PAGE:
MANCHESTER DIARY
Attenborough loved 'sisters' who escaped Nazi Germany

LORD ATTENBOROUGH, who died on Sunday, had two extra 'sisters'.

The parents of the actor and Oscar-winning director took in two German-Jewish girls who had escaped to Britain during the Holocaust on the Kindertransport.

Helga and Irene Bejach arrived when Lord Attenborough was 15 in 1939 and lived with the family for seven years.

Lord Attenborough wrote in the Daily Mail in 2009 that "they helped shape our lives" and that "we loved them and cherished them".

He kept in touch with them, phoned them regularly, and they visited each other until Irene died in 1992 and Helga in 2005.

Lord Attenborough added: "They were two pale waifs with their pathetic little cases, aged 10 and 12. They looked sad and ill.

"They were also nervous wrecks. Their house in Germany had been smashed by Nazis with guns and their father taken away.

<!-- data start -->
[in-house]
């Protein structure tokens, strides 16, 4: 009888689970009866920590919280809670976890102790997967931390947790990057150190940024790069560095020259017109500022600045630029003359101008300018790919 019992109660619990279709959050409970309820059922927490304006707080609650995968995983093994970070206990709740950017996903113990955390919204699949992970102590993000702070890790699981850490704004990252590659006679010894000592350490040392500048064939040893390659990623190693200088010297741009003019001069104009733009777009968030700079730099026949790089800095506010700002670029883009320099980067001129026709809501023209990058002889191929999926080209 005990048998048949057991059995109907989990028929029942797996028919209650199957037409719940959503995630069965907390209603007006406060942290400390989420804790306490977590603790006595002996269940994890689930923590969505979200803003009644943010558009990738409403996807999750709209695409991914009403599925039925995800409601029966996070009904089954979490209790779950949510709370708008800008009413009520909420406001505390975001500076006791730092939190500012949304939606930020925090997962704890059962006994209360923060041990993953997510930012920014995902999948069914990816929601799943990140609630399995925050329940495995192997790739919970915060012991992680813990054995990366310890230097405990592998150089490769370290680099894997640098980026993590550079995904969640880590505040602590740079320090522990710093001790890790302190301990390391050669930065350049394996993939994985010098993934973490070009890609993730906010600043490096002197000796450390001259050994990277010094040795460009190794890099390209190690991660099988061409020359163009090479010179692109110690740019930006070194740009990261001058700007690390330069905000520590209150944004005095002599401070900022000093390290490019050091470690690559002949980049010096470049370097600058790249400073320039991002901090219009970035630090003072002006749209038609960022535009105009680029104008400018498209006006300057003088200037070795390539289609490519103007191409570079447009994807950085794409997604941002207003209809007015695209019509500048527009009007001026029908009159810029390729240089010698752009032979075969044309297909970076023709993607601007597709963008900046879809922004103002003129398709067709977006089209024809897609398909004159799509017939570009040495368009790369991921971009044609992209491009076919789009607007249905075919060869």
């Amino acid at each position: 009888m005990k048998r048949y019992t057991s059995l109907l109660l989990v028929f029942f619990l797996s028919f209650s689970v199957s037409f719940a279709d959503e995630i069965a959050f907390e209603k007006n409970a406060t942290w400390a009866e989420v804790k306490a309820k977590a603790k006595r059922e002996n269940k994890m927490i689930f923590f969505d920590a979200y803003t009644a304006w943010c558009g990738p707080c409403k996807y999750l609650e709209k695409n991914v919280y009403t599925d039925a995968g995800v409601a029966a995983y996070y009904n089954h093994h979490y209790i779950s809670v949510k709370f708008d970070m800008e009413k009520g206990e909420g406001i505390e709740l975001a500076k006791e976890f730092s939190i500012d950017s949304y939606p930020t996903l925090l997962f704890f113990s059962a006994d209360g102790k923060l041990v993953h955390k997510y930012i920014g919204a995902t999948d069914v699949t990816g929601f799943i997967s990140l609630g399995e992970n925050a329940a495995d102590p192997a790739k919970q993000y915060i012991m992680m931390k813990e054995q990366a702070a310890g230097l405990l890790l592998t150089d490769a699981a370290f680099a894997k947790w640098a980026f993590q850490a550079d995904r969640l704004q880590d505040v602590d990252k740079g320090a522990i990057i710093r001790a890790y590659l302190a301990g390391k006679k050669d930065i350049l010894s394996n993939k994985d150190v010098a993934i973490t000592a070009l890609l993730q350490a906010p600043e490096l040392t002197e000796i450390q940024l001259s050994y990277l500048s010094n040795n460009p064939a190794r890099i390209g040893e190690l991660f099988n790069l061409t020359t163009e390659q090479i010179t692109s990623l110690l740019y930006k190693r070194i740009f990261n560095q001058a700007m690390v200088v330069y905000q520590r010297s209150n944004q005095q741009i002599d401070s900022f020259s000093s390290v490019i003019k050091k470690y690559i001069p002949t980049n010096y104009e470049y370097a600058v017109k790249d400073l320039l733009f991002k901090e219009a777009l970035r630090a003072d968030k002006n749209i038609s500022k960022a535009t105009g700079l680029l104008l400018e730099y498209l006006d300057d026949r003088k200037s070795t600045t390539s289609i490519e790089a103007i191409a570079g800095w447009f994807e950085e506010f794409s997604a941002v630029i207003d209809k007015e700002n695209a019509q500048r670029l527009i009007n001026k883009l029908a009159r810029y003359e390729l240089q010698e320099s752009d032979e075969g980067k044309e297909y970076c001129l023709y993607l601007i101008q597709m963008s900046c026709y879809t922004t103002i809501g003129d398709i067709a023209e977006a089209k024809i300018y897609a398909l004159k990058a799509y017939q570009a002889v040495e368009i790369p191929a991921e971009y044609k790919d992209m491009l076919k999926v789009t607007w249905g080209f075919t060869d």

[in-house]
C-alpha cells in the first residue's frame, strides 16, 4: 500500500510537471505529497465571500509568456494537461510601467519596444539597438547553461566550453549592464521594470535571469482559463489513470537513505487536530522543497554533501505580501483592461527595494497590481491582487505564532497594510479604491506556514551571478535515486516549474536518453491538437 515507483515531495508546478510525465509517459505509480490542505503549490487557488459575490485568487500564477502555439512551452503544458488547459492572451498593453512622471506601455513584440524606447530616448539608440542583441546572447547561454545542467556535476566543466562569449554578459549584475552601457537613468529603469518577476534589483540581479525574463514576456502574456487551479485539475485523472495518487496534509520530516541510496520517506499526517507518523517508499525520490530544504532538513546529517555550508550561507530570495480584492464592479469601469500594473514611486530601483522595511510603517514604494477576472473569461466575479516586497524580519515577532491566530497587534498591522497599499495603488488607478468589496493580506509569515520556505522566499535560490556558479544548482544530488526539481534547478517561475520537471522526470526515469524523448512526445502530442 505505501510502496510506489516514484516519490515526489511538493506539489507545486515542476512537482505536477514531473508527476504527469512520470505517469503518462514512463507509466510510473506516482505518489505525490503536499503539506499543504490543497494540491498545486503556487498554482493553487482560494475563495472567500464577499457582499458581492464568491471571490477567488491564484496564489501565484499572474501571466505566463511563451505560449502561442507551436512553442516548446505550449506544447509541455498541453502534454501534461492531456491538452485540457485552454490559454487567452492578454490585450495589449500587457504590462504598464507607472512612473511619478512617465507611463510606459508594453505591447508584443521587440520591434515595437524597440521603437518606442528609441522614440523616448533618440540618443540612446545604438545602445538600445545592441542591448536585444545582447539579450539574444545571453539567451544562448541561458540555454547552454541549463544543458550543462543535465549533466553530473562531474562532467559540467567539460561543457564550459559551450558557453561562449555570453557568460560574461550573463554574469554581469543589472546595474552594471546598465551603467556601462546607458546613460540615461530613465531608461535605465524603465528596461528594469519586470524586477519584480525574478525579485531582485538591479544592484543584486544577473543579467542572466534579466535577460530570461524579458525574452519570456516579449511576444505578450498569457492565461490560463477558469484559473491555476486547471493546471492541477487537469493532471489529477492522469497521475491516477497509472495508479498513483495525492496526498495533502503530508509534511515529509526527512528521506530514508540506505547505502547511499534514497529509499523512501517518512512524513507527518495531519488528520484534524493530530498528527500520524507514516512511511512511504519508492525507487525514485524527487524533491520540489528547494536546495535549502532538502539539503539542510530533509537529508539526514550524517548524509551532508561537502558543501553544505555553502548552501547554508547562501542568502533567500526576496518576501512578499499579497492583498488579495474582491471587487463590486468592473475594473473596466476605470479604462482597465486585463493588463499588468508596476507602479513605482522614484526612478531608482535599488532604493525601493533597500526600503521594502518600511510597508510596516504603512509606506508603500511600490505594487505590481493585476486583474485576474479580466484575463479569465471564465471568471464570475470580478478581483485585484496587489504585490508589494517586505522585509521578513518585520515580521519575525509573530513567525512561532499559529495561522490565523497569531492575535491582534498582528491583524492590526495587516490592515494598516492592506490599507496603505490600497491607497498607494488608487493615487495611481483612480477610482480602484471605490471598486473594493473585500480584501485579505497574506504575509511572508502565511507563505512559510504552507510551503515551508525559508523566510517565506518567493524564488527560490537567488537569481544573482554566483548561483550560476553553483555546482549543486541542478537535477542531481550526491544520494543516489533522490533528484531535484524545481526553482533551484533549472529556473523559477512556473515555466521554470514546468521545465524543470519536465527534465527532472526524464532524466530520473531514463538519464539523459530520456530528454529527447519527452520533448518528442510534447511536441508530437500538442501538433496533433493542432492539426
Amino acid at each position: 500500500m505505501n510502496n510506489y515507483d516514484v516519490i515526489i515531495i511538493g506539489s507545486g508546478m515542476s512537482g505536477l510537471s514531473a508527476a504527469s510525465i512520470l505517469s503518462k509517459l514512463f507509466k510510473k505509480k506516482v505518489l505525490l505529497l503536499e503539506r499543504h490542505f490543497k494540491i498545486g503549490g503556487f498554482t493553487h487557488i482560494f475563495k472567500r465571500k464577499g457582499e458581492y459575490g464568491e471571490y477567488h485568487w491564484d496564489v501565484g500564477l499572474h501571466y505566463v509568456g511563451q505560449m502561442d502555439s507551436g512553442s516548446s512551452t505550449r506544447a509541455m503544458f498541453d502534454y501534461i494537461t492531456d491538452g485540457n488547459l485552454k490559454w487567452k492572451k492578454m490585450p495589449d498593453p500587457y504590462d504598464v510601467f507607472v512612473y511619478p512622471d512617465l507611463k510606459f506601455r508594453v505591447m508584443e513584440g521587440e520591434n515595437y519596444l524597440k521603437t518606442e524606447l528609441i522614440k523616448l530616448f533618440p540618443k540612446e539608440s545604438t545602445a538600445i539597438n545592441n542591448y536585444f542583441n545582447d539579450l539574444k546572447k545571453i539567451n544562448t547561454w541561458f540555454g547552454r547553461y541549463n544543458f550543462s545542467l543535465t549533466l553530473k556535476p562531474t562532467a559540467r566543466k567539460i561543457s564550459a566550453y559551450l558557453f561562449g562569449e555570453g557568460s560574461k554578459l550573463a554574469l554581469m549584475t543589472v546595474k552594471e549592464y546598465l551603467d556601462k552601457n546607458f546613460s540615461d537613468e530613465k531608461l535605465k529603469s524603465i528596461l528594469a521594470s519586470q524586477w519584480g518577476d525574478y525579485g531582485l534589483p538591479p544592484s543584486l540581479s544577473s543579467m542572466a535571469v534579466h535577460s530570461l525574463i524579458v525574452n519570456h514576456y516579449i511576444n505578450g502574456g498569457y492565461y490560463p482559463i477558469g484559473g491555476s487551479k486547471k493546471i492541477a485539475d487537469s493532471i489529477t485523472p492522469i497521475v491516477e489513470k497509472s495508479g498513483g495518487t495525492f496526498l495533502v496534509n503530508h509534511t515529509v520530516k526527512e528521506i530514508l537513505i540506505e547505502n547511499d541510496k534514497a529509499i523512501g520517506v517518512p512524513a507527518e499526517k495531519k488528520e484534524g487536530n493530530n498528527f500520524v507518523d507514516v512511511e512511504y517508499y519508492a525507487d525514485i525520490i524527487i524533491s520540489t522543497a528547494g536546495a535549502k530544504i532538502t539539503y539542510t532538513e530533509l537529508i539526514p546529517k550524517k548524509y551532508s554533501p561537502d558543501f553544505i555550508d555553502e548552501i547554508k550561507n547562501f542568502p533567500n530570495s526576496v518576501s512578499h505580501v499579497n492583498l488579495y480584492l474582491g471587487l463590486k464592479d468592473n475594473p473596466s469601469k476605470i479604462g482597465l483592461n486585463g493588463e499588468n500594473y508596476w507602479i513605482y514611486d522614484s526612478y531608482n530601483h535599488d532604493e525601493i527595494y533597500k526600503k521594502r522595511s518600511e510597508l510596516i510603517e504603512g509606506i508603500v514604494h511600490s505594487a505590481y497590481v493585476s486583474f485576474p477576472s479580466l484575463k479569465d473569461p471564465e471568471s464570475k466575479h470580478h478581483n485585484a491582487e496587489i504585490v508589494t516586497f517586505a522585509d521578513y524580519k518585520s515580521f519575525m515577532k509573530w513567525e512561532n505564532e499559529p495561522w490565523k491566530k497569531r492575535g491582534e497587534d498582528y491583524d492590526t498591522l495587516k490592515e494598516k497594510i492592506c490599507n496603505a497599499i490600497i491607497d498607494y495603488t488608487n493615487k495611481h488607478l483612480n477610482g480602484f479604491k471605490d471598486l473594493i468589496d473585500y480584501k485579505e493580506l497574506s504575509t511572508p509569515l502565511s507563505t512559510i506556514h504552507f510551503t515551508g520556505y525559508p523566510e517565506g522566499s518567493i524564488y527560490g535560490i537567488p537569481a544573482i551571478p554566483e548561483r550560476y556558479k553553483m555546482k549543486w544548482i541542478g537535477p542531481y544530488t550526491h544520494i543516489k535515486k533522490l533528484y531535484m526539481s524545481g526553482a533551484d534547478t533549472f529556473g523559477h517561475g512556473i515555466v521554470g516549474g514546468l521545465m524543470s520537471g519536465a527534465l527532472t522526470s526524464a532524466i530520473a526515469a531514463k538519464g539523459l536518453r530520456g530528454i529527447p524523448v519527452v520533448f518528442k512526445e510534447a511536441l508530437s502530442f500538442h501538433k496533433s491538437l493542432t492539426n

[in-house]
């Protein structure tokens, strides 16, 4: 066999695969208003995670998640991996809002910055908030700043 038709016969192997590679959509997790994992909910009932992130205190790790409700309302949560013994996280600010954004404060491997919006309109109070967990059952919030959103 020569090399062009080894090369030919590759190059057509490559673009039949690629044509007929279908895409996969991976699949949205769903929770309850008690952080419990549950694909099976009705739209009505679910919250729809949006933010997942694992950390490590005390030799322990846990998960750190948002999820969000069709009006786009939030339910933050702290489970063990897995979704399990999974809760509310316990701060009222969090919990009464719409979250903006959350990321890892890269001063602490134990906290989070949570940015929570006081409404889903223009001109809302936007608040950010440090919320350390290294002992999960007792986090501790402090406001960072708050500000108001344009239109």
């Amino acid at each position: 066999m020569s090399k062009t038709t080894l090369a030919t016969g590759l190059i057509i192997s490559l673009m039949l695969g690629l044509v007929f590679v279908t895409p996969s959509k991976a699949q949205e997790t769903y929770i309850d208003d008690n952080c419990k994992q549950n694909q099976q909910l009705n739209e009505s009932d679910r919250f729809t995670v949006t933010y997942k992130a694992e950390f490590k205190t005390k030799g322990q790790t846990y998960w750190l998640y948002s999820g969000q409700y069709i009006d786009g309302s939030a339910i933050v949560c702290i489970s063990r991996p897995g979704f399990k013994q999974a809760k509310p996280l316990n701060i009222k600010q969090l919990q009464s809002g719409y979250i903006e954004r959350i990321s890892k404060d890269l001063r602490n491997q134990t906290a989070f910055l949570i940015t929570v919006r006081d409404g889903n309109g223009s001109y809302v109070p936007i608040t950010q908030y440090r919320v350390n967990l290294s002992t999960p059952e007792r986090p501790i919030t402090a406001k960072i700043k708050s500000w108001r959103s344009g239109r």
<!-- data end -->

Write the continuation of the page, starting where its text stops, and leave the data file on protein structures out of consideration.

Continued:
"After the girls had been with us for three weeks, my brothers David, John and I were called into the study by our parents.

"Our mother said, 'We absolutely love you boys, but we will have to show even more love to these girls because they are here on their own and without their parents. It is entirely up to you, darlings, if they stay'."

He said his parents had always "stood up and were counted wherever they saw an injustice being done," and that's why they took in the girls.

"The three of us boys had no hesitation in taking Helga and Irene into our family," the Gandhi director wrote.

"We really did see them as sisters, virtually from the time we were told they were going to live with us."



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